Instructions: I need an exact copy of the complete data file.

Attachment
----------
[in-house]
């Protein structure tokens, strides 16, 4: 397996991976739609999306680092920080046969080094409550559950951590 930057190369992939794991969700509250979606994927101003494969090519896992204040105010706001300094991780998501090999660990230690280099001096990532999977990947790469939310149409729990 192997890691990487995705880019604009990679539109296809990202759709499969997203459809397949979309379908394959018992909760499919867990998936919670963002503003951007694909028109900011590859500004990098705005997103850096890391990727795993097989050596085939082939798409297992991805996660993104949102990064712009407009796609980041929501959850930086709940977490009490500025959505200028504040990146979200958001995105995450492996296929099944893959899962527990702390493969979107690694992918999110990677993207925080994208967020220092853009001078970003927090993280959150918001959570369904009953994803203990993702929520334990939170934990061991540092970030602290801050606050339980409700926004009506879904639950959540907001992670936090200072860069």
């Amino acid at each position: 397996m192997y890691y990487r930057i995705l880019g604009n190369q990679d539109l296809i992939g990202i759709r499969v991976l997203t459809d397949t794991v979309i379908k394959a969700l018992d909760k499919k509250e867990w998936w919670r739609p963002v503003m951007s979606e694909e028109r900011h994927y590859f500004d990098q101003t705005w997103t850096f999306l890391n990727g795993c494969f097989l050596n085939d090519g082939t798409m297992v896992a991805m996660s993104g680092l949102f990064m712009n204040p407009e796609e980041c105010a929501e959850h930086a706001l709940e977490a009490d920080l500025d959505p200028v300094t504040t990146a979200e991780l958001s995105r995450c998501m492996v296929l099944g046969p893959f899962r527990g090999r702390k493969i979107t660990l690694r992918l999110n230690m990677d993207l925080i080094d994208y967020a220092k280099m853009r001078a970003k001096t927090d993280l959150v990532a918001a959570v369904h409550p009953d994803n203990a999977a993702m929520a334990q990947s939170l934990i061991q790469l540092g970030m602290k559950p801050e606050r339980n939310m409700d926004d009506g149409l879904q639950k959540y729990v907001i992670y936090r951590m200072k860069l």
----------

[in-house]
């Protein structure tokens, strides 16, 4: 397996991976739609999306680092920080046969080094409550559950951590 930057190369992939794991969700509250979606994927101003494969090519896992204040105010706001300094991780998501090999660990230690280099001096990532999977990947790469939310149409729990 192997890691990487995705880019604009990679539109296809990202759709499969997203459809397949979309379908394959018992909760499919867990998936919670963002503003951007694909028109900011590859500004990098705005997103850096890391990727795993097989050596085939082939798409297992991805996660993104949102990064712009407009796609980041929501959850930086709940977490009490500025959505200028504040990146979200958001995105995450492996296929099944893959899962527990702390493969979107690694992918999110990677993207925080994208967020220092853009001078970003927090993280959150918001959570369904009953994803203990993702929520334990939170934990061991540092970030602290801050606050339980409700926004009506879904639950959540907001992670936090200072860069």
């Amino acid at each position: 397996m192997y890691y990487r930057i995705l880019g604009n190369q990679d539109l296809i992939g990202i759709r499969v991976l997203t459809d397949t794991v979309i379908k394959a969700l018992d909760k499919k509250e867990w998936w919670r739609p963002v503003m951007s979606e694909e028109r900011h994927y590859f500004d990098q101003t705005w997103t850096f999306l890391n990727g795993c494969f097989l050596n085939d090519g082939t798409m297992v896992a991805m996660s993104g680092l949102f990064m712009n204040p407009e796609e980041c105010a929501e959850h930086a706001l709940e977490a009490d920080l500025d959505p200028v300094t504040t990146a979200e991780l958001s995105r995450c998501m492996v296929l099944g046969p893959f899962r527990g090999r702390k493969i979107t660990l690694r992918l999110n230690m990677d993207l925080i080094d994208y967020a220092k280099m853009r001078a970003k001096t927090d993280l959150v990532a918001a959570v369904h409550p009953d994803n203990a999977a993702m929520a334990q990947s939170l934990i061991q790469l540092g970030m602290k559950p801050e606050r339980n939310m409700d926004d009506g149409l879904q639950k959540y729990v907001i992670y936090r951590m200072k860069l």